Primary election season is underway in many parts of the country. As Democrats and Republicans vie for their party’s endorsement for the general election, the primary results give observers and the parties insight into what voters think about the performance of their elected officials up to now, and what they want from them going forward.
We can learn a lot from California. In that state’s primary election on June 7, voters sent a clear message to their elected officials — a message that the Democratic Party should take to heart if they want their candidates to compete effectively in November’s midterms.
The most publicized race was in San Francisco, where residents voted on whether to recall District Attorney Chesa Boudin. Boudin was elected in November 2019 on a forceful, progressive criminal justice agenda. But with violent crimes and car theft soaring in San Francisco, the voters in this most liberal city chose to fire their progressive prosecutor. Sixty percent of voters in San Francisco voted to recall Boudin.
During his time in office, Boudin enacted a number of criminal justice reforms, including the elimination of cash bail, a reduction of the number of San Franciscans, especially minors, in state prisons and charged a police officer with committing manslaughter while on duty. On paper, many of Boudin’s reforms made sense, and are part of a movement across the country that has been pursued by a number of progressive district attorneys.
But at least based upon the recall vote, it appears that voters are rejecting those progressive programs in favor of a more traditional approach to law enforcement.
And then there was the Los Angeles nonpartisan primary for mayor. In that race, Rick Caruso, a billionaire real estate developer and former Republican who only recently registered as a Democrat, faced off against Democratic Rep. Karen Bass, a progressive, who wants to be Los Angeles’ first Black woman mayor. The race was close. Caruso won 40.5% of the vote and Bass won 38.8%. The two will head to a runoff election in November.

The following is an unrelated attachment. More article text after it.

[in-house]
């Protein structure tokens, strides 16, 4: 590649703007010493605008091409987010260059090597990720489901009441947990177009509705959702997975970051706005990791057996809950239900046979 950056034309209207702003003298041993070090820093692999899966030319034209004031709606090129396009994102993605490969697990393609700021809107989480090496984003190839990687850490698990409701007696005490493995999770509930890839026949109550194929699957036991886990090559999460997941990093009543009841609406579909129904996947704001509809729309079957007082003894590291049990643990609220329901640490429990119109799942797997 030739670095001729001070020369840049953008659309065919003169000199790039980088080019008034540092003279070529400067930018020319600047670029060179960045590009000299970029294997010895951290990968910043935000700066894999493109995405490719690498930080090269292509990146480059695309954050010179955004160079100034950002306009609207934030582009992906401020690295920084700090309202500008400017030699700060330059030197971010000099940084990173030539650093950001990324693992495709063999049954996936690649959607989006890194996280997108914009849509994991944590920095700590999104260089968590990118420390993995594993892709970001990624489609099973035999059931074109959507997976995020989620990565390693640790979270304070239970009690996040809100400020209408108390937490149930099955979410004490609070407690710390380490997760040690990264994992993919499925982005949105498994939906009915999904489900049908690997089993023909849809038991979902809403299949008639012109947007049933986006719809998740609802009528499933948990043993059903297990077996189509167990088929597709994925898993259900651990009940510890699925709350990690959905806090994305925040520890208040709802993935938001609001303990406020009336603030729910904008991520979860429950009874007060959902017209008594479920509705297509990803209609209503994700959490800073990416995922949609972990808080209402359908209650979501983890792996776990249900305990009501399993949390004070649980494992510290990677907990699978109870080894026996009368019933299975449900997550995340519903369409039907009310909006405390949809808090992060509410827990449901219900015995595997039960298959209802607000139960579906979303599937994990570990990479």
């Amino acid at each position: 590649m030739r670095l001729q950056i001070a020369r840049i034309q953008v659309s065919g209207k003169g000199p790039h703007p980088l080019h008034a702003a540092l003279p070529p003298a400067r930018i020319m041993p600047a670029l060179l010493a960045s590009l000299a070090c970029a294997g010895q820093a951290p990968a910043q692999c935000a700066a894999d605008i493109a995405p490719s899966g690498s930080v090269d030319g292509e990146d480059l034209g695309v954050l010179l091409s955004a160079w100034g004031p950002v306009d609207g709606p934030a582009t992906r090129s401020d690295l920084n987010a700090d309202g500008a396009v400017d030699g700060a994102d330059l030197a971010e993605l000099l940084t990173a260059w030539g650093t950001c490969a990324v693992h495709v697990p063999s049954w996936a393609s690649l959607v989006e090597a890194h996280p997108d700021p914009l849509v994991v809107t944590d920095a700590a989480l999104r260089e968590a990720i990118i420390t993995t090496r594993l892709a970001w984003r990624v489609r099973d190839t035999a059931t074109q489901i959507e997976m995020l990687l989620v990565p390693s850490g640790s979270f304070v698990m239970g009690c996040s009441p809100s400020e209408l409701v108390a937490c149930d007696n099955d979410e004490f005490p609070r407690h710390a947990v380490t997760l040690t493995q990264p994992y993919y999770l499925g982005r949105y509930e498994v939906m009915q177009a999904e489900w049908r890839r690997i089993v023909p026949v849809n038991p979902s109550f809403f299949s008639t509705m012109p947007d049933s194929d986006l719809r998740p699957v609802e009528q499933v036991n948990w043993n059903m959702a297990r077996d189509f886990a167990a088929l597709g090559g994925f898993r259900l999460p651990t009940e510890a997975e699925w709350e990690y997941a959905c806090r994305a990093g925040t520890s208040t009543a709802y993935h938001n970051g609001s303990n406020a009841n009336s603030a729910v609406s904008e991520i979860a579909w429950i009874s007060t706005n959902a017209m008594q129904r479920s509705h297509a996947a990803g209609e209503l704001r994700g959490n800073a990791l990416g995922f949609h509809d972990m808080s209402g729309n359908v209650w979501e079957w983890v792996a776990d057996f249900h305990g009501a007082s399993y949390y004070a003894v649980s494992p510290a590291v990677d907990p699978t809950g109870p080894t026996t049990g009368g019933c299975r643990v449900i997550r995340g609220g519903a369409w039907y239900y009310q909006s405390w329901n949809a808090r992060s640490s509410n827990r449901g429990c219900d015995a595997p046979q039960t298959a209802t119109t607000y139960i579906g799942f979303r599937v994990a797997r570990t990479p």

For many cities in America, such a tight race between a former Republican and a progressive might not be a big deal. But for Los Angeles, it is a major red flag, as Democratic voters reflect their frustration with progressive policy platforms and enactments — especially when they involve leniency toward rising crime and tolerance for an increase in homelessness. Both San Francisco and Los Angeles face a homelessness crisis with rampant drug use and mental health emergencies overwhelming city streets.
The San Francisco and Los Angeles votes highlight the challenge of the increasing influence of progressive politics on the Democratic Party. While there are many elements of the progressive agenda that are appealing and worthwhile, many of their idealistic agenda items fail in the real world and are being rejected by voters. If the Democratic Party wants to remain competitive in November, it needs to get its arms around the progressive agenda and make appropriate course adjustments.